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Southland farmer John Kennedy knows better than most the hardships faced by farmers.
In his 50 years as a farmer, Mr Kennedy has seen the sector suffer through adverse events from droughts to snow storms, the Global Financial Crisis and, more recently, the cattle disease Mycoplasma bovis.
It was 11 years ago Mr Kennedy stepped forward to offer a helping hand to those farmers in need.
The Southland Rural Support Trust (originally the Southland Adverse Events Trust), of which Mr Kennedy is the chairman, was formed after the Big Snow of 2006 when Canterbury and North Otago were buried under a pile of snow.
‘‘The snow that fell in Canterbury was on a scale which was unheard of at that stage. There was a sudden realisation that really there was no organisation that was there to pick up the pieces in an adverse event,’’ he said.
Over the past decade, the trust has acted as a voice for the individual farmer in addressing personal and professional issues, and in dealing with the bigger agricultural organisations.
No two days are the same for Mr Kennedy. In fact, every day is ‘‘all over the place’’ for each of the trustees, he said
Cases and call-outs can range from farmers having relationship issues with employers, animal welfare issues, and financial hardship, to adverse events, M. bovis, and dealing with mental health issues and suicides in the sector, he said.
‘‘Sometimes you need an independent, impartial, non-judgemental person. Just someone to talk to.
‘‘We’ve got no axe to grind. We’re just there to listen.’’
The majority of cases came from concerned friends or family referring someone to the trust, he said.
For the past year, Mr Kennedy’s focus has been supporting Southland farmers affected by M. bovis.
The Ministry for Primary Industries confirmed the cattle disease was present in July 2017, and tens of thousands of cattle have been slaughtered since in an attempt to eradicate the disease.
The effects of the disease had been ‘‘debilitating’’ for some Southland farmers, he said.
The trust’s role was initially to offer support for the welfare of affected farmers, but had since taken on an advocacy role for the individual farmer, he said.
‘‘There are very specific issues for farmers, so we make sure that their individual issues are heard and we push really hard on that actually.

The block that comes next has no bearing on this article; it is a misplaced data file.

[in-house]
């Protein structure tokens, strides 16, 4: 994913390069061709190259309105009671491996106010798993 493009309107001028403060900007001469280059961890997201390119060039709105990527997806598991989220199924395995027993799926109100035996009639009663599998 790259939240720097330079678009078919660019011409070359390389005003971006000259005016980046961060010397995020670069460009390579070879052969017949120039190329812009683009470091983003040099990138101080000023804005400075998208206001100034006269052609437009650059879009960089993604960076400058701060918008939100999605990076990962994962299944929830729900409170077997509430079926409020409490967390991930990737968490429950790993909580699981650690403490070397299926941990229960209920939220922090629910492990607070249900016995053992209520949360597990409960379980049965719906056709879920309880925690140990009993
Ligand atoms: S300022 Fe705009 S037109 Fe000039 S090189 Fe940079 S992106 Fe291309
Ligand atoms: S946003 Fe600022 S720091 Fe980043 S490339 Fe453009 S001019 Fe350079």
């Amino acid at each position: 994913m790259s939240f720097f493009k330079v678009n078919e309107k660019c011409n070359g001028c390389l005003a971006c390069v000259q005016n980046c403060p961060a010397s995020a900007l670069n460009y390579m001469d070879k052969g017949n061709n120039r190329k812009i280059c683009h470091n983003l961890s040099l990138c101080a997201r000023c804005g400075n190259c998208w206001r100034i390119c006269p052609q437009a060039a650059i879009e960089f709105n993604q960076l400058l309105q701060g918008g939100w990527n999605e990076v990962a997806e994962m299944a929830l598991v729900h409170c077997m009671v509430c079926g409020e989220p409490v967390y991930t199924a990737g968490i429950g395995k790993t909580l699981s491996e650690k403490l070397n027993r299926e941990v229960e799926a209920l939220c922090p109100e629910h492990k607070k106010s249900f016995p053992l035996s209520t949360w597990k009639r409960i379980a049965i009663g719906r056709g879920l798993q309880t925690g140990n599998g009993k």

‘‘Some farmers I’ve had dozens of phone calls with. For some farmers we’ve been able to have a really successful outcome and for some farmers it’s been quite demoralising.’’
With testing still under way, the future was uncertain for many farmers, he said.
‘‘The uncertainty around what’s happening to their animals is difficult for them and what’s really difficult is the timing it’s taken for testing to be completed.
‘‘I understand there has been a lot more testing capacity being taken on recently so it’ll be really encouraging to see that time come down significantly, that’s really important.’’
The majority of farmers were ‘‘pretty pragmatic’’ when it comes to getting through such events, but a small portion of farmers ‘‘just have nowhere to go’’, he said.
‘‘It takes an awful lot for farmers to pluck up the courage to ring somebody they don’t know.
‘‘When somebody rings us, you know they actually have nowhere to go,’’ he said.
While there had been a ‘‘huge amount of publicity’’ encouraging farmers to reach out for help, it was a message which needed to be reinforced, he said.
‘‘I guess it needs to be reinforced because it is very easy to slip back into the ‘carry on’ mentality,’’ he said.
Working in such a role can take its own toll also. However, regular debriefs with trustees to ‘‘let off a bit of steam’’ was a good way to cope, he said.
The rural community had offered its own support to the trust also, he said.
‘‘One thank you actually compensates for 20 other bad cases really, so it doesn’t take much to make you feel a bit better.
‘‘It’s a rewarding job, for sure.’’